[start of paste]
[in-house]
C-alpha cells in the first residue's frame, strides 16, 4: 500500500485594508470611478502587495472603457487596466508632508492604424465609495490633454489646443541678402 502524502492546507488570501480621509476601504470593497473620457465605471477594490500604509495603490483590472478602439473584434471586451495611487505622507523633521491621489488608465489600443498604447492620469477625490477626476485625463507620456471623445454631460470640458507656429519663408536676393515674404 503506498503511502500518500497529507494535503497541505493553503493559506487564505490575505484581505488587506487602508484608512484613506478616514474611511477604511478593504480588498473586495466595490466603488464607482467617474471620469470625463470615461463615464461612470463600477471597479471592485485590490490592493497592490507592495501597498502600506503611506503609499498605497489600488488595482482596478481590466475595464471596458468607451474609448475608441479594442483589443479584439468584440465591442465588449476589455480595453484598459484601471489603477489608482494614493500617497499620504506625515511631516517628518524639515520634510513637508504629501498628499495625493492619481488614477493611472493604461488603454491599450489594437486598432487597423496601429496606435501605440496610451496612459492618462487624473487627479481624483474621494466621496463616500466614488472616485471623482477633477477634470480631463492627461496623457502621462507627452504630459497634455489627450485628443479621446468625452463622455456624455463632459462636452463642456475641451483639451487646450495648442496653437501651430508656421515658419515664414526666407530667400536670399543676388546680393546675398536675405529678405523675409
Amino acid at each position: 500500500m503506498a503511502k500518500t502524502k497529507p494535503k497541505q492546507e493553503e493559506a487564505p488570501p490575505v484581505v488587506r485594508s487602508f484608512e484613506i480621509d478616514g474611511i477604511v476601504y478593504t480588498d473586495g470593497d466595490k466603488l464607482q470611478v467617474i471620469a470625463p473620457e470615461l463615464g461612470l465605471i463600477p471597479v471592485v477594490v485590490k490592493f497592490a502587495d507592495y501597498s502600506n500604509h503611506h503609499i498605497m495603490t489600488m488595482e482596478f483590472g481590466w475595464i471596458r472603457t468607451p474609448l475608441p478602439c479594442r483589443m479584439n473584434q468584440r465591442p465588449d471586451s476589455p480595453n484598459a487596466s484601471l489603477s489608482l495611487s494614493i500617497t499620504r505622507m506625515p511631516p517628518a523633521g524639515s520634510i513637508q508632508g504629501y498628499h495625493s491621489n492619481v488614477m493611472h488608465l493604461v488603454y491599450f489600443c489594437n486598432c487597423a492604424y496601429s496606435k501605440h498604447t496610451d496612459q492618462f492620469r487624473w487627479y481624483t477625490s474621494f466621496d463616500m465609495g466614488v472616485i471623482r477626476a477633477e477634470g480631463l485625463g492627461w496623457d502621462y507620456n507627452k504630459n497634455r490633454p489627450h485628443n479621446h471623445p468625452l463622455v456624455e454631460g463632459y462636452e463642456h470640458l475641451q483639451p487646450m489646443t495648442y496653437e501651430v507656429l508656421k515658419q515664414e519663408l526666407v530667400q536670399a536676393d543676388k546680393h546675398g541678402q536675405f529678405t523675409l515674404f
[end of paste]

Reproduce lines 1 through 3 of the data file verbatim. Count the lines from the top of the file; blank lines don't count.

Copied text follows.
[in-house]
C-alpha cells in the first residue's frame, strides 16, 4: 500500500485594508470611478502587495472603457487596466508632508492604424465609495490633454489646443541678402 502524502492546507488570501480621509476601504470593497473620457465605471477594490500604509495603490483590472478602439473584434471586451495611487505622507523633521491621489488608465489600443498604447492620469477625490477626476485625463507620456471623445454631460470640458507656429519663408536676393515674404 503506498503511502500518500497529507494535503497541505493553503493559506487564505490575505484581505488587506487602508484608512484613506478616514474611511477604511478593504480588498473586495466595490466603488464607482467617474471620469470625463470615461463615464461612470463600477471597479471592485485590490490592493497592490507592495501597498502600506503611506503609499498605497489600488488595482482596478481590466475595464471596458468607451474609448475608441479594442483589443479584439468584440465591442465588449476589455480595453484598459484601471489603477489608482494614493500617497499620504506625515511631516517628518524639515520634510513637508504629501498628499495625493492619481488614477493611472493604461488603454491599450489594437486598432487597423496601429496606435501605440496610451496612459492618462487624473487627479481624483474621494466621496463616500466614488472616485471623482477633477477634470480631463492627461496623457502621462507627452504630459497634455489627450485628443479621446468625452463622455456624455463632459462636452463642456475641451483639451487646450495648442496653437501651430508656421515658419515664414526666407530667400536670399543676388546680393546675398536675405529678405523675409
Amino acid at each position: 500500500m503506498a503511502k500518500t502524502k497529507p494535503k497541505q492546507e493553503e493559506a487564505p488570501p490575505v484581505v488587506r485594508s487602508f484608512e484613506i480621509d478616514g474611511i477604511v476601504y478593504t480588498d473586495g470593497d466595490k466603488l464607482q470611478v467617474i471620469a470625463p473620457e470615461l463615464g461612470l465605471i463600477p471597479v471592485v477594490v485590490k490592493f497592490a502587495d507592495y501597498s502600506n500604509h503611506h503609499i498605497m495603490t489600488m488595482e482596478f483590472g481590466w475595464i471596458r472603457t468607451p474609448l475608441p478602439c479594442r483589443m479584439n473584434q468584440r465591442p465588449d471586451s476589455p480595453n484598459a487596466s484601471l489603477s489608482l495611487s494614493i500617497t499620504r505622507m506625515p511631516p517628518a523633521g524639515s520634510i513637508q508632508g504629501y498628499h495625493s491621489n492619481v488614477m493611472h488608465l493604461v488603454y491599450f489600443c489594437n486598432c487597423a492604424y496601429s496606435k501605440h498604447t496610451d496612459q492618462f492620469r487624473w487627479y481624483t477625490s474621494f466621496d463616500m465609495g466614488v472616485i471623482r477626476a477633477e477634470g480631463l485625463g492627461w496623457d502621462y507620456n507627452k504630459n497634455r490633454p489627450h485628443n479621446h471623445p468625452l463622455v456624455e454631460g463632459y462636452e463642456h470640458l475641451q483639451p487646450m489646443t495648442y496653437e501651430v507656429l508656421k515658419q515664414e519663408l526666407v530667400q536670399a536676393d543676388k546680393h546675398g541678402q536675405f529678405t523675409l515674404f